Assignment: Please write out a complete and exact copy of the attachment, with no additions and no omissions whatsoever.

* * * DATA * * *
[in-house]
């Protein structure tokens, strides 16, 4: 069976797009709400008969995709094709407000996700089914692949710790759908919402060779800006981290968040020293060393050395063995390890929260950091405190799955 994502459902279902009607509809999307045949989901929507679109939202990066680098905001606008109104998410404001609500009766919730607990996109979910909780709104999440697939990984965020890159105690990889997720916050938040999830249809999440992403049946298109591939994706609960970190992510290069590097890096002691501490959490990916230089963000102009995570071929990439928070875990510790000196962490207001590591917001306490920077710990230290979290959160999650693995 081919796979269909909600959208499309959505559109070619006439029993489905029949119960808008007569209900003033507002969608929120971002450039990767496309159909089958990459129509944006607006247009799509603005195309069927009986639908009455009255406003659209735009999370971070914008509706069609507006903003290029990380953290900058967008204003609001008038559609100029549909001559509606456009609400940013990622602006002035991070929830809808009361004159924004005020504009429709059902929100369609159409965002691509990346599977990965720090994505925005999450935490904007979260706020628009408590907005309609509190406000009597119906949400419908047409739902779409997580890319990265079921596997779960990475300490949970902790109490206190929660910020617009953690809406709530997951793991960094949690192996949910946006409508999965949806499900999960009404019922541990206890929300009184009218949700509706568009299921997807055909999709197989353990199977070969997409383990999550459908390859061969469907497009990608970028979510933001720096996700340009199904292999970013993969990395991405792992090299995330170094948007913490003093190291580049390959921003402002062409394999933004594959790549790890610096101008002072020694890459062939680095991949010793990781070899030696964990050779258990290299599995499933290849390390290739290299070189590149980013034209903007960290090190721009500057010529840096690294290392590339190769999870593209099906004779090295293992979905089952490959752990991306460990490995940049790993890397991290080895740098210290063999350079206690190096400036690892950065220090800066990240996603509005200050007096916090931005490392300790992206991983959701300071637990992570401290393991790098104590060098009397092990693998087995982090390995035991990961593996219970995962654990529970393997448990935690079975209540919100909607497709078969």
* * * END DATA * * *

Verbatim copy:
[in-house]
């Protein structure tokens, strides 16, 4: 069976797009709400008969995709094709407000996700089914692949710790759908919402060779800006981290968040020293060393050395063995390890929260950091405190799955 994502459902279902009607509809999307045949989901929507679109939202990066680098905001606008109104998410404001609500009766919730607990996109979910909780709104999440697939990984965020890159105690990889997720916050938040999830249809999440992403049946298109591939994706609960970190992510290069590097890096002691501490959490990916230089963000102009995570071929990439928070875990510790000196962490207001590591917001306490920077710990230290979290959160999650693995 081919796979269909909600959208499309959505559109070619006439029993489905029949119960808008007569209900003033507002969608929120971002450039990767496309159909089958990459129509944006607006247009799509603005195309069927009986639908009455009255406003659209735009999370971070914008509706069609507006903003290029990380953290900058967008204003609001008038559609100029549909001559509606456009609400940013990622602006002035991070929830809808009361004159924004005020504009429709059902929100369609159409965002691509990346599977990965720090994505925005999450935490904007979260706020628009408590907005309609509190406000009597119906949400419908047409739902779409997580890319990265079921596997779960990475300490949970902790109490206190929660910020617009953690809406709530997951793991960094949690192996949910946006409508999965949806499900999960009404019922541990206890929300009184009218949700509706568009299921997807055909999709197989353990199977070969997409383990999550459908390859061969469907497009990608970028979510933001720096996700340009199904292999970013993969990395991405792992090299995330170094948007913490003093190291580049390959921003402002062409394999933004594959790549790890610096101008002072020694890459062939680095991949010793990781070899030696964990050779258990290299599995499933290849390390290739290299070189590149980013034209903007960290090190721009500057010529840096690294290392590339190769999870593209099906004779090295293992979905089952490959752990991306460990490995940049790993890397991290080895740098210290063999350079206690190096400036690892950065220090800066990240996603509005200050007096916090931005490392300790992206991983959701300071637990992570401290393991790098104590060098009397092990693998087995982090390995035991990961593996219970995962654990529970393997448990935690079975209540919100909607497709078969």